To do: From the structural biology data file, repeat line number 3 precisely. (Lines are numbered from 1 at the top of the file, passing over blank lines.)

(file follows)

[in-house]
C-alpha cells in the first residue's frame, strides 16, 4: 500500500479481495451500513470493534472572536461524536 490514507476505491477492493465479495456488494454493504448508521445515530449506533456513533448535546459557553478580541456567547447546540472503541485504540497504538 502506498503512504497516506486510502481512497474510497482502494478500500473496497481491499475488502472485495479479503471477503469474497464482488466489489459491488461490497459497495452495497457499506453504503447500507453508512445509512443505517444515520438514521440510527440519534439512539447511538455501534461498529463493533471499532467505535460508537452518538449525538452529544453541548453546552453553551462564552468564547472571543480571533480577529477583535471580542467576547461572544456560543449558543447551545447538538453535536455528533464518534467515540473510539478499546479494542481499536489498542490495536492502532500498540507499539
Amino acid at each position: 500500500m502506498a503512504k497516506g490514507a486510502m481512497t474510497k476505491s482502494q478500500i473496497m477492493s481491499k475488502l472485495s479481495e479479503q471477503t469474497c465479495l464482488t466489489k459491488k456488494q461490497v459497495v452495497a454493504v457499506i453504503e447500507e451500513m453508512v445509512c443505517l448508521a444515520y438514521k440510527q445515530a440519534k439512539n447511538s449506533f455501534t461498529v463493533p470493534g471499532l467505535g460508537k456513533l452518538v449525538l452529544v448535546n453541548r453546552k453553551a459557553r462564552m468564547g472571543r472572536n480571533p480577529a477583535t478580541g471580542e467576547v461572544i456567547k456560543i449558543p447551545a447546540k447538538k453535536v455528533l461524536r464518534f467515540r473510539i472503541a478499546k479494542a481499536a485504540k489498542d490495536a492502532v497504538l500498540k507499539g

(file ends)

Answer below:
Amino acid at each position: 500500500m502506498a503512504k497516506g490514507a486510502m481512497t474510497k476505491s482502494q478500500i473496497m477492493s481491499k475488502l472485495s479481495e479479503q471477503t469474497c465479495l464482488t466489489k459491488k456488494q461490497v459497495v452495497a454493504v457499506i453504503e447500507e451500513m453508512v445509512c443505517l448508521a444515520y438514521k440510527q445515530a440519534k439512539n447511538s449506533f455501534t461498529v463493533p470493534g471499532l467505535g460508537k456513533l452518538v449525538l452529544v448535546n453541548r453546552k453553551a459557553r462564552m468564547g472571543r472572536n480571533p480577529a477583535t478580541g471580542e467576547v461572544i456567547k456560543i449558543p447551545a447546540k447538538k453535536v455528533l461524536r464518534f467515540r473510539i472503541a478499546k479494542a481499536a485504540k489498542d490495536a492502532v497504538l500498540k507499539g